This is religion.200, a group of four religious works marked up for electronic publication from publicly available sources. The texts were originally marked up (1992) as an exercise in SGML DTD and style sheet design, and in 1996 were released along with a companion Shakespeare set as the earliest examples of real documents marked up in XML. The current distribution conforms to the XML 1.0 Recommendation released February 8, 1998.
It has been my intention from the beginning that this set should always be made available as a set rather than as individual works. Each of the four "testaments" in the set now bears the following notices:
SGML version by Jon Bosak, 1992-1994
XML version by Jon Bosak, 1996-1998
The XML markup and added material in this version are Copyright © 1998 Jon Bosak
The set of which this work is a part may freely be distributed on condition that it not be modified or altered in any way. The individual works making up the set -- The Old Testament, The New Testament, The Quran, and The Book of Mormon -- cannot be distributed separately without violating the terms under which the set is made available.
Version 2.00 differs significantly from the previous release, version 1.10. Some new material has been added, and the markup and associated DTD have been substantially revised.
The most important change is the removal of verse numbers. The previous markup was designed simply to delimit the original ASCII texts I started with in 1992. This new version is intended to exercise the ability of style sheets to supply basic features such as generated numbers and tables of contents. Since the particular texts making up the set are taken as canonical and unchanging, verse numbers and tables of contents can be generated, so there is no need to include them in the markup. DSSSL stylesheets are included with the texts themselves to demonstrate the concept. Supporting files needed to generate RTF output using the style sheets in conjunction with the Jade DSSSL engine are also provided.
This distribution includes the following files and directories:
religion.htm this file vs a bash script for validating a file as SGML vx a bash script for validating a file as XML rtfn a bash script for generating a normal RTF file rtfl a bash script for generating a large-type RTF file buildall a bash script for validating all of the XML files in the set and building both RTF versions of each file common directory containing all the style-sheet files, etc.: catalog SGML Open (OASIS) catalog for public identifiers base.dsl the parts common to all of the style sheets p1.dsl wrapper file for the one-level style sheet t1.dsl parts peculiar to the one-level style sheet p2.dsl wrapper file for the two-level style sheet t2.dsl parts peculiar to the two-level style sheet tstmt.dtd DTD for testaments dsssl.dtd DSSSL DTD fot.dtd FOT (flow object tree) DTD style-sheet.dtd DTD for DSSSL style sheets xml.dcl XML SGML declaration xml.soc XML catalog bom bom.xml The Book of Mormon nt nt.xml The New Testament (KJV) ot ot.xml The Old Testament (KJV) quran quran.xml The Quran (trans. by M. H. Shakir)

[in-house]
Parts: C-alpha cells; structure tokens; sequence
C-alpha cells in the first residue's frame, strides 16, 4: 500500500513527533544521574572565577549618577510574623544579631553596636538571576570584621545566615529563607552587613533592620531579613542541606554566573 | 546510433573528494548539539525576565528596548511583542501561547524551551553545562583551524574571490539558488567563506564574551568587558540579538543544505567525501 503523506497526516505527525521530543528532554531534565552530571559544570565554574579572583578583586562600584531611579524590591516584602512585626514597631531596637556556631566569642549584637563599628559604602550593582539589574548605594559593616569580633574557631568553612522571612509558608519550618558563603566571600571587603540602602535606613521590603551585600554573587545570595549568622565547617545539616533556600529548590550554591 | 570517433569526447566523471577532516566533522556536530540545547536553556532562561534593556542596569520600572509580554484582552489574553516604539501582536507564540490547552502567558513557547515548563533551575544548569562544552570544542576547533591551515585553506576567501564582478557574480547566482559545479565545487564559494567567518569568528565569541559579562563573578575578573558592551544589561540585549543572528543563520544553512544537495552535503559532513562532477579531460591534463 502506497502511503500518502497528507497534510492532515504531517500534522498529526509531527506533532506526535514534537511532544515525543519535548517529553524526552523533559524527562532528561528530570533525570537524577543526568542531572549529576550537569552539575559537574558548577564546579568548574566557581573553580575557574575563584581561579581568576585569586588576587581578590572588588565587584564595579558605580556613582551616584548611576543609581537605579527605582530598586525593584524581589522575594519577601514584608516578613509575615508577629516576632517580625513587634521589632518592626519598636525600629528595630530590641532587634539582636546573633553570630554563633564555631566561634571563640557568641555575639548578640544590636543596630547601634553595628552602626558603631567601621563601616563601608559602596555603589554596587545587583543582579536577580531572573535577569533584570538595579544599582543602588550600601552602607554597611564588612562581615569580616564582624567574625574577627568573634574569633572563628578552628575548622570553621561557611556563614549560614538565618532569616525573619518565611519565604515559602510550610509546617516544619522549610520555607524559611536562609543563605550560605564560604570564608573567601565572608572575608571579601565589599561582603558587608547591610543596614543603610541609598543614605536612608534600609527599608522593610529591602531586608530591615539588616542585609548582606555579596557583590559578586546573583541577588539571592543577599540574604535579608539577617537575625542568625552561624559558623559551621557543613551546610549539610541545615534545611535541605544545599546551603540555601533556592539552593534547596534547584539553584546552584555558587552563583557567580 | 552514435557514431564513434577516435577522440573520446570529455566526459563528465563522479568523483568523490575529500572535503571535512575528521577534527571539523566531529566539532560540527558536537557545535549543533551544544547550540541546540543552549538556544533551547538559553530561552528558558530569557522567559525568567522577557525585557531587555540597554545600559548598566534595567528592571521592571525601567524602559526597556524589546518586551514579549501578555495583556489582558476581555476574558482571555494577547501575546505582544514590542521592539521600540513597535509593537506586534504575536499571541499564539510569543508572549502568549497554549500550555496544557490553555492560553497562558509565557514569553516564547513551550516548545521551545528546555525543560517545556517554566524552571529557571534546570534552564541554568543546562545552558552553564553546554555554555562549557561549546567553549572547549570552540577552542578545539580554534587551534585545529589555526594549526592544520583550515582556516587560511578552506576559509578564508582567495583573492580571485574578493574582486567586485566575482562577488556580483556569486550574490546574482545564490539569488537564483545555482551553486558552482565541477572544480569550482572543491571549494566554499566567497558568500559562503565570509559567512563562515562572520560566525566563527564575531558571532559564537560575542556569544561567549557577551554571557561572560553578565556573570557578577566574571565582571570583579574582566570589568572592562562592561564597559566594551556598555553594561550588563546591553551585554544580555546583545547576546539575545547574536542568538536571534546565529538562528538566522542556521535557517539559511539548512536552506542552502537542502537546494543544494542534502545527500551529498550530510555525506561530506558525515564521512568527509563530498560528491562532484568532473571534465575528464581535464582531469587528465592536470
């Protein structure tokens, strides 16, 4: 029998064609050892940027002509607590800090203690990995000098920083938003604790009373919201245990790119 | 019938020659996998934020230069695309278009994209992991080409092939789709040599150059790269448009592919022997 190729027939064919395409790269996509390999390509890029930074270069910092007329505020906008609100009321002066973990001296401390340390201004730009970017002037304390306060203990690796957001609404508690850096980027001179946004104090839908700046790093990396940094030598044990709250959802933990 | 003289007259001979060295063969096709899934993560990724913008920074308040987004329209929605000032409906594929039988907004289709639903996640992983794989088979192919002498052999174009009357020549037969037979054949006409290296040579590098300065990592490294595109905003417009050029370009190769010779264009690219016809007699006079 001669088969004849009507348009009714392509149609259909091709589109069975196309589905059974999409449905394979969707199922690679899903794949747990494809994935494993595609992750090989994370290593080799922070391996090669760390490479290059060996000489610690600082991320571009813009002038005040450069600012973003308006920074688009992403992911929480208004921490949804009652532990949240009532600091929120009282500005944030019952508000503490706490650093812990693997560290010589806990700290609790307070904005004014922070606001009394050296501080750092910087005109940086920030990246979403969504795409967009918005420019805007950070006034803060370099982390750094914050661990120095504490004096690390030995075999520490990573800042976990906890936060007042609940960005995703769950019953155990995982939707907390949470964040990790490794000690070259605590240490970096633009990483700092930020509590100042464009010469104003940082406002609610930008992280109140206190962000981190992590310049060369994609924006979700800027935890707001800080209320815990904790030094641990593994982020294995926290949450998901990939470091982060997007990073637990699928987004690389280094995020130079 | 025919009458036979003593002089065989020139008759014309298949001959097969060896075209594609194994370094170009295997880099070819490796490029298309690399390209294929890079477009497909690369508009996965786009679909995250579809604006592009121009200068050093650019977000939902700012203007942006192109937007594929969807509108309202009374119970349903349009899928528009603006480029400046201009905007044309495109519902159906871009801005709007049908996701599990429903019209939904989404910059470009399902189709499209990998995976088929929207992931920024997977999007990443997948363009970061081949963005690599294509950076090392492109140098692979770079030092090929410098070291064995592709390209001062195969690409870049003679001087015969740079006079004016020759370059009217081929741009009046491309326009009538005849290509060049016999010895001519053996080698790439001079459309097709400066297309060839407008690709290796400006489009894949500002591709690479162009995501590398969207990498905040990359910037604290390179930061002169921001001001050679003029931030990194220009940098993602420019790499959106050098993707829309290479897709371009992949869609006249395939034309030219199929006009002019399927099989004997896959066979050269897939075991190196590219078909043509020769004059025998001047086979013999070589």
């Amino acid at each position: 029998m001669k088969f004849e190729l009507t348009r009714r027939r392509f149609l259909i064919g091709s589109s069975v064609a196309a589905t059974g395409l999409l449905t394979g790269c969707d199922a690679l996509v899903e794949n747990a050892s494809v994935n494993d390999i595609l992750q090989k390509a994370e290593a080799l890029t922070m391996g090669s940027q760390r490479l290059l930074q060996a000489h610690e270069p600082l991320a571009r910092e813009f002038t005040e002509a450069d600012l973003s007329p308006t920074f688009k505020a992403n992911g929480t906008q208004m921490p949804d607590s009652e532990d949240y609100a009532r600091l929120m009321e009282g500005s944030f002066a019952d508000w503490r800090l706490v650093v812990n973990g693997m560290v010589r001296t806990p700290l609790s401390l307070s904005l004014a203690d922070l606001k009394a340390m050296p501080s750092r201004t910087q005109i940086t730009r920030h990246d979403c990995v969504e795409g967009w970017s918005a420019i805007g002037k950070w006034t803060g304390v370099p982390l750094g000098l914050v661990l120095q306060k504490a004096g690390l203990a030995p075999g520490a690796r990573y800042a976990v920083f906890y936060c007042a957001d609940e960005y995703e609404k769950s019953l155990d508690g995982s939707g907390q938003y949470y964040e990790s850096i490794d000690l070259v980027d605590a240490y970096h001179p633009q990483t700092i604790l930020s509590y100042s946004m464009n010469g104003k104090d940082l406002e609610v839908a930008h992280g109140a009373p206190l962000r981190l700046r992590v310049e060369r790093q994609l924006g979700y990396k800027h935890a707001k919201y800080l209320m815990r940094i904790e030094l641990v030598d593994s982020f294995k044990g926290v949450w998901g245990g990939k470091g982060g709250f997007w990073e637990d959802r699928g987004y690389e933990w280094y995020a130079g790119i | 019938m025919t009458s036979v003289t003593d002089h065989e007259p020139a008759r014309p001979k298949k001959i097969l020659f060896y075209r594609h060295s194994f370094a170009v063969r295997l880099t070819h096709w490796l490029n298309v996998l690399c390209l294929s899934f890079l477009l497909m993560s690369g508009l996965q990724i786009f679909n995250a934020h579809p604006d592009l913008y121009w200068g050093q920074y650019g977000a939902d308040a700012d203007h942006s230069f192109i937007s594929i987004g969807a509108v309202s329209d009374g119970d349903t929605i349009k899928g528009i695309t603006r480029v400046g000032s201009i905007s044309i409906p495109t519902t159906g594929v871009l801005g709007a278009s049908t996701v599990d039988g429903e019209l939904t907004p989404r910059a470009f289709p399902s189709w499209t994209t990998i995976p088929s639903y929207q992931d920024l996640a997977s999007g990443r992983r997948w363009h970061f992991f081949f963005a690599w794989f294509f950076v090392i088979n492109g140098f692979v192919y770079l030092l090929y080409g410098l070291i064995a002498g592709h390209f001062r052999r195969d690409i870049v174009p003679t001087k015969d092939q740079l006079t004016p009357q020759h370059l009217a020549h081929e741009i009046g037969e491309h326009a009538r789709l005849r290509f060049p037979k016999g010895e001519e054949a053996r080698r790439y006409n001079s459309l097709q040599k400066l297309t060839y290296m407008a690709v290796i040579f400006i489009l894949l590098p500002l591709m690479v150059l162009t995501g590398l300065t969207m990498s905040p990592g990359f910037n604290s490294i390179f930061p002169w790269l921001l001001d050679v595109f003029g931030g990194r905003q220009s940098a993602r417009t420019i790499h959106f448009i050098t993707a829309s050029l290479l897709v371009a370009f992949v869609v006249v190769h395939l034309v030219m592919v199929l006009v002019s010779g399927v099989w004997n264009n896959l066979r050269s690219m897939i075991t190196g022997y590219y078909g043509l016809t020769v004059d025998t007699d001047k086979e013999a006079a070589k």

The files in this set were built and tested in Windows 95 using scripts running under the Gnu bash shell. They should work equally well using DOS batch files, but I don't have the patience to deal with them. The same installation has also been tested under Solaris (using ksh instead of bash) and should work with other versions of Unix as well.
Assuming that nsgmls (part of the Jade distribution) has been installed and is in the search path, the scripts named vs and vx are called from the parent directory like this:
vs ot vx ot
In these examples, the vs script performs a validity check of the ot/ot.xml file as an SGML file, and the vx script performs a validity check of the same file as an XML file. Note that both scripts change the values of SP environment variables.
Assuming that Jade (http://www.jclark.com/jade) has been installed and is in the search path, the scripts named rtfn and rtfl are called from the parent directory like this:
rtfn nt 2 rtfl quran 1
In these examples, the rtfn script calls jade using the style sheet for two-level testaments to produce a normal-type RTF version of nt/nt.xml, and the rtfl script calls jade using the style sheet for one-level testaments to produce a large-type RTF version of quran/quran.xml. A one-level testament such as the Quran has just one level of containment (the sura) above the verse level. Two-level testaments such as the Old Testament and the New Testament have two levels of containment (books and chapters) above the verse level. Note that the Book of Mormon contains both chapters and suras.
The buildall script calls vs, vx, rtfn, and rtfl to validate and make both RTF versions of all four XML files.
The style sheets provided in this distribution produce results that leave a lot to be desired, especially in the areas of column-balancing and TOC formatting. This is due partly to limitations in RTF, partly to limitations in Jade, partly to limitations in my skill, and partly to a desire to keep them simple. They are not intended as examples of fine quality typography but rather as demonstrations of basic concepts using freely available tools. It is my intention to use these style sheets as the basis for explorations into XSL as that standard begins to solidify.Jon Bosak